Related topics: magnetic field · nasa · spacecraft · sun · solar system

NASA's Parker Solar Probe sheds new light on the sun

In August 2018, NASA's Parker Solar Probe launched to space, soon becoming the closest-ever spacecraft to the Sun. With cutting-edge scientific instruments to measure the environment around the spacecraft, Parker Solar Probe ...

NASA rockets study why tech goes haywire near poles

Each second, 1.5 million tons of solar material shoot off of the Sun and out into space, traveling at hundreds of miles per second. Known as the solar wind, this incessant stream of plasma, or electrified gas, has pelted ...

Effects of the solar wind

The wind speed of a devastating Category 5 hurricane can top over 150 miles per hour (241km/hour.) Now imagine another kind of wind with an average speed of 0.87 million miles per hour (1.4 million km/hour.) Welcome to the ...

Magnetic storms: A window to the past

Audrey Schillings recently defended her doctoral thesis about atmospheric loss from Earth and how it varies with solar wind conditions. Audrey was employed at the Swedish Institute of Space Physics and enrolled at Luleå ...

New model will help predict several solar phenomena

An international group of scientists, in cooperation with a research scientist from Skoltech, has developed a model to describe changes in solar plasma. This will help comprehend solar dynamics and gives clues to understanding ...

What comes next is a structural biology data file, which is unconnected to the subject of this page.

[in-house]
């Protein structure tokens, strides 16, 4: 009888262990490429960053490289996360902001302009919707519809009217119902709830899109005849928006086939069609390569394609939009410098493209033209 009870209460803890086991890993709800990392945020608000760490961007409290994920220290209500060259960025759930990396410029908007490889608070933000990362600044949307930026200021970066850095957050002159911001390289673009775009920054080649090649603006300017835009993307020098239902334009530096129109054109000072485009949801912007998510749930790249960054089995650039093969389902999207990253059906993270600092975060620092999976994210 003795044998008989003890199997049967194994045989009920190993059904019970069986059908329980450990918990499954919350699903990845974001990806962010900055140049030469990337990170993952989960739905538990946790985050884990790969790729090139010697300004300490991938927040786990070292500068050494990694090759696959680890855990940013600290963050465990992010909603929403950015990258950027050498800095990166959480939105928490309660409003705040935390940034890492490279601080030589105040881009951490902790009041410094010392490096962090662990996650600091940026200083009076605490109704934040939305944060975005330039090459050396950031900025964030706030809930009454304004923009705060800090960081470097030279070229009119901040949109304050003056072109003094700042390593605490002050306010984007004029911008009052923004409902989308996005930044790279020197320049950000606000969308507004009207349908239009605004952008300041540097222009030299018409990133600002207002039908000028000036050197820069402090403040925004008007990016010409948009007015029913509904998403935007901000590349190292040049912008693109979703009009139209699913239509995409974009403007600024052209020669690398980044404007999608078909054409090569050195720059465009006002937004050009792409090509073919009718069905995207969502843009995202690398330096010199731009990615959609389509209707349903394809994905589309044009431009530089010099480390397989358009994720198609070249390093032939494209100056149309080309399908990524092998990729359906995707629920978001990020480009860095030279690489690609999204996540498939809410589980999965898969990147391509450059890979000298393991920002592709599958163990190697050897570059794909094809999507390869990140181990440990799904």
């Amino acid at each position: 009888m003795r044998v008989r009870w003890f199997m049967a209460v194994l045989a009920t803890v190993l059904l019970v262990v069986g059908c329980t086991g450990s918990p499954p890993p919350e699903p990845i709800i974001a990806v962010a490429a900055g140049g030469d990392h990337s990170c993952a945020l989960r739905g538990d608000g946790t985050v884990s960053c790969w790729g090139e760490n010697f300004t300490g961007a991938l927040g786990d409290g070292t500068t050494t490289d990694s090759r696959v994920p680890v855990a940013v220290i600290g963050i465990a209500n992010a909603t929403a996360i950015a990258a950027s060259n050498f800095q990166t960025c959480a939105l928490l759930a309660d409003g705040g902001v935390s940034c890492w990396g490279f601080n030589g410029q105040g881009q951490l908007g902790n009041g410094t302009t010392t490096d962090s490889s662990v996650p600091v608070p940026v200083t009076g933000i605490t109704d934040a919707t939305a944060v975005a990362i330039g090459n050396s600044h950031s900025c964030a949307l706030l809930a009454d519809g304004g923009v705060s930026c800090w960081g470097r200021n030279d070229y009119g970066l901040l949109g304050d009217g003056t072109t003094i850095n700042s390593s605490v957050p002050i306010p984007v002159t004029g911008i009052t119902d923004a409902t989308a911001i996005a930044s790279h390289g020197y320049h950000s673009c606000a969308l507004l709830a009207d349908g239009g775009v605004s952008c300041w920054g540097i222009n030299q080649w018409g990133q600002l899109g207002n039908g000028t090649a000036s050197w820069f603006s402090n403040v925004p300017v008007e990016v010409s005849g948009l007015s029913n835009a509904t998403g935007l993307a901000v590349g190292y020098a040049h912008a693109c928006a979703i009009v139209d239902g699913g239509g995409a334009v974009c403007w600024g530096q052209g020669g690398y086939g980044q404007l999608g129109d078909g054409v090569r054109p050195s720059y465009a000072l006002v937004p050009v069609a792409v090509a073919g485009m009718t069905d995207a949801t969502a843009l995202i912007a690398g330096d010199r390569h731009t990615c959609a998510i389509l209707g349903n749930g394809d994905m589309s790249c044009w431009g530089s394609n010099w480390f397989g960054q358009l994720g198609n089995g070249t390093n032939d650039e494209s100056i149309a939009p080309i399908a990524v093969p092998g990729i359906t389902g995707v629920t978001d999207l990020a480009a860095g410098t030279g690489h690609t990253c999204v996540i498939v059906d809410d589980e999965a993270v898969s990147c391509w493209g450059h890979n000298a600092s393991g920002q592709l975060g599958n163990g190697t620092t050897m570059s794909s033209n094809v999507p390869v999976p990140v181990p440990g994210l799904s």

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Solar wind

The solar wind is a stream of charged particles—a plasma—ejected from the upper atmosphere of the sun. It consists mostly of electrons and protons with energies of about 1 keV. The stream of particles varies in temperature and speed with the passage of time. These particles are able to escape the sun's gravity, in part because of the high temperature of the corona, but also because of high kinetic energy that particles gain through a process that is not well-understood.

The solar wind creates the Heliosphere, a vast bubble in the interstellar medium surrounding the solar system. Other phenomena include geomagnetic storms that can knock out power grids on Earth, the aurorae such as the Northern Lights, and the plasma tails of comets that always point away from the sun.

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